Beyond the bubble

Drinkers in the Red Lion, Westminster

With party leaders hammering out a coalition deal, Westminster was abuzz. But outside the bubble, did the rest of the country share the political class’ fascination?

On College Green, opposite the Houses of Parliament, the journalists and politicians in their makeshift studios had long ago stopped pretending to contain their excitement: the maelstrom of anticipation was building as a coalition between the Conservatives and Liberal Democrats loomed closer.

The Palace of Westminster as seen from the Peabody estate

But barely five minutes stroll from here, within the sound of Big Ben’s chimes, were people resigned to the fact that the process of choosing the next prime minister had, in its final stage, nothing to do with them.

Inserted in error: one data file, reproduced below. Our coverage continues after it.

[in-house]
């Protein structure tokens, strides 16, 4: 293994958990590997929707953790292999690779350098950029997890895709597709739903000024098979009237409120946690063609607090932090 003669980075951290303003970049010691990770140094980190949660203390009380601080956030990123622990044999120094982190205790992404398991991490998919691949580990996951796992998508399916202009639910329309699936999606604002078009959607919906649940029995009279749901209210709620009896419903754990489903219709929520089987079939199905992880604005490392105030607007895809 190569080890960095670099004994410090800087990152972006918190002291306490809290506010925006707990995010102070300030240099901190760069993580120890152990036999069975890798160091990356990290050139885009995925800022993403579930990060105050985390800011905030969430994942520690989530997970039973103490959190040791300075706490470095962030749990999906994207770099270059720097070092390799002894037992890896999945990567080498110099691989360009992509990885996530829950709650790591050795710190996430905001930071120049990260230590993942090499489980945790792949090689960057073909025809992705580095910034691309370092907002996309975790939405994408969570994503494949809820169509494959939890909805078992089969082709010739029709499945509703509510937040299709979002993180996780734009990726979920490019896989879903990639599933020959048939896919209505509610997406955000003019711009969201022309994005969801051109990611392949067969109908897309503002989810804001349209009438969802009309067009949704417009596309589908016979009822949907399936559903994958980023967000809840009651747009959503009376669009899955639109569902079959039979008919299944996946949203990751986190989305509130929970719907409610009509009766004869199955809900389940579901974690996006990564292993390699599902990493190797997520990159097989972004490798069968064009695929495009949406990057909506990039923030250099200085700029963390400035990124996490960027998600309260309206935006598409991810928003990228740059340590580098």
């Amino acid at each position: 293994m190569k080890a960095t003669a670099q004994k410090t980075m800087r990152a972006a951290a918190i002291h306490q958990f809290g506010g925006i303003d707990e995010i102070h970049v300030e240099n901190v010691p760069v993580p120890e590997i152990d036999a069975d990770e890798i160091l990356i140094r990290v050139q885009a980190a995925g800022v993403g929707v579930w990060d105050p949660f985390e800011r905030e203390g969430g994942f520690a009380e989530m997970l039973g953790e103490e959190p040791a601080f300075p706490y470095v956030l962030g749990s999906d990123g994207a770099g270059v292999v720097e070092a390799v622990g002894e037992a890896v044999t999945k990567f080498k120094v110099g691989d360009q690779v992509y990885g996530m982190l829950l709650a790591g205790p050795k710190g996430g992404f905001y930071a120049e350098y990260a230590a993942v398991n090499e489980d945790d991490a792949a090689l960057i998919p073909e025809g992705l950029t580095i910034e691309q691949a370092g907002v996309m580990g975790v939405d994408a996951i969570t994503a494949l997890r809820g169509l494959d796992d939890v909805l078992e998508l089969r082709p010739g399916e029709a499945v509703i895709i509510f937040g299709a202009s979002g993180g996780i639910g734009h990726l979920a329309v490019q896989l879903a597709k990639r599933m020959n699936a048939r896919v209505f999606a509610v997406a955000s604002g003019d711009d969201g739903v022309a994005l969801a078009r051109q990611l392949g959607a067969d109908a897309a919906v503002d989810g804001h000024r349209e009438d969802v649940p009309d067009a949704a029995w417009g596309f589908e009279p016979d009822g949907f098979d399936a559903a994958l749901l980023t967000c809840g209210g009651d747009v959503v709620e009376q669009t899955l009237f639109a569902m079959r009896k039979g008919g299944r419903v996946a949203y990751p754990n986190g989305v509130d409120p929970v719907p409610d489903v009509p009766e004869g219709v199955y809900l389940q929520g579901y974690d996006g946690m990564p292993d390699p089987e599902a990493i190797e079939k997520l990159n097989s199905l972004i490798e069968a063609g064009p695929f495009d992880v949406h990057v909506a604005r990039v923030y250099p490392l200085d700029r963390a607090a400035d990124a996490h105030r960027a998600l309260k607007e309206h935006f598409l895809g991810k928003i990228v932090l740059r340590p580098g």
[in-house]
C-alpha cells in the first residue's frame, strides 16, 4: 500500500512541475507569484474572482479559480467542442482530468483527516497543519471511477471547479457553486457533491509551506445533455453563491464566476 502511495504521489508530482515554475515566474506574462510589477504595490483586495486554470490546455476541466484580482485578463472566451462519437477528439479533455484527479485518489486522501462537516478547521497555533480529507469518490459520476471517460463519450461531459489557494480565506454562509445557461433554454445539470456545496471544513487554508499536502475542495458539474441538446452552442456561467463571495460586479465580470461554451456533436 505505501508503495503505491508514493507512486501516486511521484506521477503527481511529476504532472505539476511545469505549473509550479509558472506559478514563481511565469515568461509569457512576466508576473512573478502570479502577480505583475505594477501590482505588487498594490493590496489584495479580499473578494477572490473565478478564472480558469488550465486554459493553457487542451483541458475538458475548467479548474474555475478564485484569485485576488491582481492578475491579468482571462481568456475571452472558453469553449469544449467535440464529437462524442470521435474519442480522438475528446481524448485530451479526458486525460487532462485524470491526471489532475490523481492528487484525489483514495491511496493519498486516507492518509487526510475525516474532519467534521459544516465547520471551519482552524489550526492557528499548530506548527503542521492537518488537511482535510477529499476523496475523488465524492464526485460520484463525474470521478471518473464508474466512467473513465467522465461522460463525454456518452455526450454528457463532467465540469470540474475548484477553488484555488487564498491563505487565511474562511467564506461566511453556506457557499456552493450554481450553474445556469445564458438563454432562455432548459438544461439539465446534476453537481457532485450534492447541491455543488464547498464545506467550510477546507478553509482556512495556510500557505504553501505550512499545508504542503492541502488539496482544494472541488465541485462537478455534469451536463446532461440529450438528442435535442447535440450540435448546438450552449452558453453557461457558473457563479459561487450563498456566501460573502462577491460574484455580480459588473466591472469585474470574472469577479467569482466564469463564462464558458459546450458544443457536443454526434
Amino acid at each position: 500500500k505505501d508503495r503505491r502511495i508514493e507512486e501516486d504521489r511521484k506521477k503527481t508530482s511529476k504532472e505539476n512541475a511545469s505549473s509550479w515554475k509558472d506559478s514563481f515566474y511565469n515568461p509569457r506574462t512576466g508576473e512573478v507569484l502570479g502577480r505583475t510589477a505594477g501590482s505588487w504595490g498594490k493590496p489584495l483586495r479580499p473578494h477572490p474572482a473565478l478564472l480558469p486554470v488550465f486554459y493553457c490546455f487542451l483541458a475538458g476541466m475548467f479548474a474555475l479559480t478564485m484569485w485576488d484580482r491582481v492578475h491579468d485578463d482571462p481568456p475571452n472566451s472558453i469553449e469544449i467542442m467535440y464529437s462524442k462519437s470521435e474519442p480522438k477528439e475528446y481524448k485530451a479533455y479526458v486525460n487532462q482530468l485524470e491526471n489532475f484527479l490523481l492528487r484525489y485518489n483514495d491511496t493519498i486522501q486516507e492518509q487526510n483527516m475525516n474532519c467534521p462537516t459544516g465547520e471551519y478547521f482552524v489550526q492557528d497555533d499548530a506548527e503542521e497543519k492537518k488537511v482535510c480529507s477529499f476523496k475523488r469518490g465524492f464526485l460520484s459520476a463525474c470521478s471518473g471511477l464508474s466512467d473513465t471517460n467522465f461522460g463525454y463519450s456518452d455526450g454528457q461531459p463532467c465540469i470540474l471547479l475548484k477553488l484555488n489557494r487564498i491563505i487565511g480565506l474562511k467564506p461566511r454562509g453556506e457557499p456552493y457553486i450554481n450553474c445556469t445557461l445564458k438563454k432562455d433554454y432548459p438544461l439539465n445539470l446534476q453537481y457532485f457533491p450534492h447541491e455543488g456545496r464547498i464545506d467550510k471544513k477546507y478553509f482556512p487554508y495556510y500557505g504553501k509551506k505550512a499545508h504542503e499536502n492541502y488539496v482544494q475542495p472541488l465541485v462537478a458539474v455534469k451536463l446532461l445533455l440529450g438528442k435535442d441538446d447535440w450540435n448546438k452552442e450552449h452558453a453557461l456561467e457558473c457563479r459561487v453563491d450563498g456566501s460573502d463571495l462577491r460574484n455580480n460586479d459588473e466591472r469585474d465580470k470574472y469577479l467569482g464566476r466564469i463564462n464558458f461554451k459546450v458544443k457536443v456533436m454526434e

On the Peabody estate, a neat complex of housing association flats between Westminster and the gleaming civil service offices of Victoria Street, there were no leftover election posters hanging above the bright window boxes.

In the cafes and greasy spoons surrounding the tenement buildings, life went on. It was the sound of LBC, a commercial London broadcaster, and Radio 1 that provided the background hum, not the latest breathless updates from political correspondents.

There may have been smart apartments nearby, furnished at the taxpayer’s expense. But for ordinary people working within sight of the Palace of Westminster, these neighbours may as well live on the Moon.

Stuart Newman, 39, pointed at a window overlooking his market stall on Strutton Ground. An MP lived in there, Stuart remarked. He may not have been able to recall the politician’s name, but he knew from reading the papers that the honourable member had claimed £400 a week for food on expenses.

As for the twin sets of negotiations still taking place down the road, all Stuart could do was shrug. He had his stall to worry about: the credit crunch had hit demand for his mobile phone accessories and electrical goods badly, as the office workers who made up most of his clientele held onto their cash.